Are video games good for young kids? Study finds ‘wellbeing’ benefits

Playing video games can help boost children’s wellbeing in ways including making them feel competent, empowered and socially connected to others, according to a QUT study featured in a new UNICEF report on the impact of gaming.

The UNICEF report was released today, with the Australian component based on a QUT study led by Professor Daniel Johnson from the ARC Centre of Excellence for the Digital ChildQUT School of Computer Science and the QUT Games Research and Interaction Design Lab.

The study was unusual because of its use of tracking equipment – such as heart rate sensors and eye tracking software – to monitor the children’s real-time responses to the video games. The researchers believe their approach is something that game designers might also be able to use to help them assess the impact of their games on child wellbeing.

Professor Johnson said the QUT study involved 68 Brisbane children aged between seven and 13.  It was funded by UNICEF and the LEGO Foundation.

“Video games are a regular part of children’s daily lives and yet we don’t know enough about children’s experiences as video game players,” Professor Johnson said.

“Our study collected data from children through gameplay sessions featuring two popular titles, Rocket League and LEGO Builder’s Journey.”

Researchers collected a variety of data including heart rate, galvanic skin response, facial expressions, and eye tracking, and recorded what the children said. This data, in turn, was analysed and matched to human emotions linked to wellbeing.

Monitors helped track the children’s reactions while playing the games.

“We found clear evidence that playing the two games positively contributing to childrens’ wellbeing in terms of eliciting competence, emotional regulation, self-actualisation, empowerment, creativity, and social connection,” Professor Johnson said.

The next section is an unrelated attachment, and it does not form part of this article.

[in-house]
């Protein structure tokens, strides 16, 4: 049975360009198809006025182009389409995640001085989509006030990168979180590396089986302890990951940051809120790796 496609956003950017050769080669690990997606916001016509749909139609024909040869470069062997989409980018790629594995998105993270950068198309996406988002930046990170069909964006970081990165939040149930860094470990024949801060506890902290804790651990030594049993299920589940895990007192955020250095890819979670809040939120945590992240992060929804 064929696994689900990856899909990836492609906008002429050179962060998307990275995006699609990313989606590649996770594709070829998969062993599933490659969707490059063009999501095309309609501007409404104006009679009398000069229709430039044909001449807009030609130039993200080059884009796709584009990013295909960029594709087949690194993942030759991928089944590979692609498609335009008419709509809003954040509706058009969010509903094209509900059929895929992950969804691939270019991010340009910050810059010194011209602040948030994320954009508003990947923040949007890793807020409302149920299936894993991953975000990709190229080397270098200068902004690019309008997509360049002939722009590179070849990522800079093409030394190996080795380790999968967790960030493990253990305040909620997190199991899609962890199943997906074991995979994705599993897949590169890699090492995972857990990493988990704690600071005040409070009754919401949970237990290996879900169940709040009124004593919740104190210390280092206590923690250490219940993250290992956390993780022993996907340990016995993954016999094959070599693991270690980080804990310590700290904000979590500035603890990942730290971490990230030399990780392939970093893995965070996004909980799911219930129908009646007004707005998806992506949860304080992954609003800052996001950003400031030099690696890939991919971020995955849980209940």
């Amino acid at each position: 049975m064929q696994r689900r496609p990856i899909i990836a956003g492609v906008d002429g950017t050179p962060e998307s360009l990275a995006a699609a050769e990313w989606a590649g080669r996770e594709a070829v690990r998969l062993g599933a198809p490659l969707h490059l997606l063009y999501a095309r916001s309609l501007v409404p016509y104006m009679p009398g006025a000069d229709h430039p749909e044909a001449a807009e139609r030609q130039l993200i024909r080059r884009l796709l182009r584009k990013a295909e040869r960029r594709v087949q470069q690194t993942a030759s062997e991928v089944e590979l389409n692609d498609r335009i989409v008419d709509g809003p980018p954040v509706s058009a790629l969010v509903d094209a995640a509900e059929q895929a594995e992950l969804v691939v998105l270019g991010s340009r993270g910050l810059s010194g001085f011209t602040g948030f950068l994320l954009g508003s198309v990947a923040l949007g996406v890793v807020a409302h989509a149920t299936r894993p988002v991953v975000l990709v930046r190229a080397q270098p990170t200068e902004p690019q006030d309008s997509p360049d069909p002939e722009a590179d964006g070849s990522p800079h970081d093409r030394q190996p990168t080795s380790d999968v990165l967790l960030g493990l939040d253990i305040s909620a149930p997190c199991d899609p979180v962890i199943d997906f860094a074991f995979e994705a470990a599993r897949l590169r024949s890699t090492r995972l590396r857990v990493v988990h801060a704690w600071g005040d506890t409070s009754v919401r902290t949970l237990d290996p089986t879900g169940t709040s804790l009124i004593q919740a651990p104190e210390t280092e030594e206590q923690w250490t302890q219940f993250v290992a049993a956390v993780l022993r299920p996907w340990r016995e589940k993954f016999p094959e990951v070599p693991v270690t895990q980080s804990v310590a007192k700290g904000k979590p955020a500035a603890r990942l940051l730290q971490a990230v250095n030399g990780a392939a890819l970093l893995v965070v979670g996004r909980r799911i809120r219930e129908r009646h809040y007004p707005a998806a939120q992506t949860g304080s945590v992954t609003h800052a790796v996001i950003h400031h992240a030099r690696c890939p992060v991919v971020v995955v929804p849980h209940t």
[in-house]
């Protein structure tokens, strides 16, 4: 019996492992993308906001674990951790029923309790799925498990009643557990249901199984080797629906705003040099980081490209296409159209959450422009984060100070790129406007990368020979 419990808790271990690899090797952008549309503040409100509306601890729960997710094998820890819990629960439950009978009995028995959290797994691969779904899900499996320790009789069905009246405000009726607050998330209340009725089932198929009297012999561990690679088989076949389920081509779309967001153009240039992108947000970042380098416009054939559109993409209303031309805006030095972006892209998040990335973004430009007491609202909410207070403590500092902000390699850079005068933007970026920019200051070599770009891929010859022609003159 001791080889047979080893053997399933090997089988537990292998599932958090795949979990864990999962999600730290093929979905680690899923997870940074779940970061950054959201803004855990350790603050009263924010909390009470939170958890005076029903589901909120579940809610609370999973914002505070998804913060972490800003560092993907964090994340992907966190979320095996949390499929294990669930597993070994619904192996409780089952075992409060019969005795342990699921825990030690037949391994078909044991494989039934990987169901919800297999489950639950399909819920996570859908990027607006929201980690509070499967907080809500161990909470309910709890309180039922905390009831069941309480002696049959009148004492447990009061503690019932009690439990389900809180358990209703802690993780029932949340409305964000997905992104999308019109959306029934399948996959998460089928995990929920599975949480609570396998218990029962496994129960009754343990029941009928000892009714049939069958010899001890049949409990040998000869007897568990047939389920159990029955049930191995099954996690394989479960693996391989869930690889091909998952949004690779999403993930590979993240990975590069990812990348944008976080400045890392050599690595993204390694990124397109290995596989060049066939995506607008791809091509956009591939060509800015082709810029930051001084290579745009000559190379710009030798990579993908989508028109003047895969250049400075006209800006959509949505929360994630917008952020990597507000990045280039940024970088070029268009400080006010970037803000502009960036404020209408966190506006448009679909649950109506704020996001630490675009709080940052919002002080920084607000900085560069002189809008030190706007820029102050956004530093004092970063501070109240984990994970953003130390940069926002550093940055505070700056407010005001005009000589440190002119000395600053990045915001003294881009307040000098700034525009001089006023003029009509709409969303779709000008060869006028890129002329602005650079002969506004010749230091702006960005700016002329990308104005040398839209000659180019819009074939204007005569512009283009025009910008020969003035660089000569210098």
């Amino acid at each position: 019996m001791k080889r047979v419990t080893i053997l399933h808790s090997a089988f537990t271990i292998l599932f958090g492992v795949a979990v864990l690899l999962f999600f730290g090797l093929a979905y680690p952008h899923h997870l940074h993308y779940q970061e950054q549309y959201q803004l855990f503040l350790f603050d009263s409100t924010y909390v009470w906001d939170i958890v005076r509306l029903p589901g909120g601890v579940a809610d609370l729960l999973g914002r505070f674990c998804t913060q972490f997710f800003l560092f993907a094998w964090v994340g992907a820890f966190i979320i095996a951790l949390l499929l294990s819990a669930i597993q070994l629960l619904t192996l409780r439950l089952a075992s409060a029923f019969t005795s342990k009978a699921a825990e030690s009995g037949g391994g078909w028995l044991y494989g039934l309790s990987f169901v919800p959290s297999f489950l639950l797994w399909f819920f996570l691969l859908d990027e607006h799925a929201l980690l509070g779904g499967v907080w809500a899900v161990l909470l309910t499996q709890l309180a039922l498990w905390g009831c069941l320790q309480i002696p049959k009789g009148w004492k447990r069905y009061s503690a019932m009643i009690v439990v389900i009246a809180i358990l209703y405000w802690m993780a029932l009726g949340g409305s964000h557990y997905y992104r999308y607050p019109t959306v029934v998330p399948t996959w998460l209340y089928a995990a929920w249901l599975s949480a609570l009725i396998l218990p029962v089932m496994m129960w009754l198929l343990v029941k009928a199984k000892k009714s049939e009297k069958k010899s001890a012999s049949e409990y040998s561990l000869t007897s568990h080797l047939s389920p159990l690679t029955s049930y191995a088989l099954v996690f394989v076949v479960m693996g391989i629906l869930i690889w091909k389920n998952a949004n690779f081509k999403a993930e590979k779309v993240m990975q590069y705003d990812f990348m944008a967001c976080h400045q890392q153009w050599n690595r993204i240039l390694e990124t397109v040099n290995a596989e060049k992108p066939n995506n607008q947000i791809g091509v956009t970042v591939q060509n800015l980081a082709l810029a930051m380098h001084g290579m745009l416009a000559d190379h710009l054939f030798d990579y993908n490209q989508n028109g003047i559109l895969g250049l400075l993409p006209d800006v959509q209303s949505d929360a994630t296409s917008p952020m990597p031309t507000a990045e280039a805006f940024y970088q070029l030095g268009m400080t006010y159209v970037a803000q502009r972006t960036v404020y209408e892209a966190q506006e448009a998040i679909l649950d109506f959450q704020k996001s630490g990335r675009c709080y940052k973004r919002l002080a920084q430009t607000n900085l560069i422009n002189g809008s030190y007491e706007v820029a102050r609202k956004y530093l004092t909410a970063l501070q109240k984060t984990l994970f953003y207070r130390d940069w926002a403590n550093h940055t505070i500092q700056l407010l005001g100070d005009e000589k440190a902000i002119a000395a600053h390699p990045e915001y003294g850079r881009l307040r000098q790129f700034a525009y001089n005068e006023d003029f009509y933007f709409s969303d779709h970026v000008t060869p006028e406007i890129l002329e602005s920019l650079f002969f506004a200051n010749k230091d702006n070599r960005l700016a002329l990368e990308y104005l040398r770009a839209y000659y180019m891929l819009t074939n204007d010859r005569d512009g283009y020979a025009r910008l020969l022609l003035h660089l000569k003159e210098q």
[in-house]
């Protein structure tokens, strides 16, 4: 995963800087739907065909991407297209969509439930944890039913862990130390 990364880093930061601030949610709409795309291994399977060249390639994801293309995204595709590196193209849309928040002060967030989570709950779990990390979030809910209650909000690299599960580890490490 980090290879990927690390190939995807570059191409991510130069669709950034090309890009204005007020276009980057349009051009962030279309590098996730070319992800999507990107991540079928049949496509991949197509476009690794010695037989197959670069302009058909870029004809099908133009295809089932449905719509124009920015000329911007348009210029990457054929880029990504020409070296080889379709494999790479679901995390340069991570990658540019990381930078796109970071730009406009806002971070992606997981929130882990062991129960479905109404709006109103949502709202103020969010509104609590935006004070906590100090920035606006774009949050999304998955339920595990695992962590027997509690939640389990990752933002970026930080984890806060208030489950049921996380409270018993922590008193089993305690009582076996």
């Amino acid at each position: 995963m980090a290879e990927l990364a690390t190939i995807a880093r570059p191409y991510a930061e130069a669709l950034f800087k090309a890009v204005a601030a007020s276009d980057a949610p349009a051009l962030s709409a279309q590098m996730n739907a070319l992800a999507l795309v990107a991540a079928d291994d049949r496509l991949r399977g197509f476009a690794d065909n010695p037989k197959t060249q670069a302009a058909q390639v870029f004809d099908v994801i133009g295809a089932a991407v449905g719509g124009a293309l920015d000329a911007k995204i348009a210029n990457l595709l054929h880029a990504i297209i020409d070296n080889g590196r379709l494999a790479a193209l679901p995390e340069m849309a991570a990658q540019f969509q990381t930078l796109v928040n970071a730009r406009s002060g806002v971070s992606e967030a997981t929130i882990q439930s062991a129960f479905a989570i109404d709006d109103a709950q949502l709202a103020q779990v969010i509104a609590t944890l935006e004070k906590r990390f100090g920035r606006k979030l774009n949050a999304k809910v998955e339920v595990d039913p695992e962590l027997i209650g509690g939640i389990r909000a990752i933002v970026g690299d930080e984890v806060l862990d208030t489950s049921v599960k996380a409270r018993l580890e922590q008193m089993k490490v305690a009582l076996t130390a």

“Both games had positive impacts on their wellbeing based on the responses we tracked. Our study demonstrated how collecting psychosocial data during gameplay can identify a wide range of emotional and physiological states in children.

“We think there is potential for this sort of tracking data to provide even more insights than what our study looked at. For example, it might be possible to discern strategic play through eye-tracking data. We noticed the more strategic players of Rocket League appeared to be looking around the field, monitoring their opponents and their teammate, while less strategic players were primarily focused on their own avatar (car) and the ball.”

Children involved in the study were also asked to help the researchers interpret the data, becoming ‘co-researchers’ as well as gamers.

Children were involved as co-researchers.

“What set this study apart was our focus on empowering children as active participants in the research process,” Professor Johnson said.

“We centred children’s perspectives on the data by asking our participants to watch recordings of themselves playing the games and review the data we collected. This gave our research team extra insights into the children’s experiences.

“We found that children provided insightful reflections when they helped us interpret their data. They were comfortable disagreeing with the ‘conclusions of the computer’ and providing more context for the data we collected.”

The full UNICEF report, Responsible Innovation in Technology for Children, is available online.

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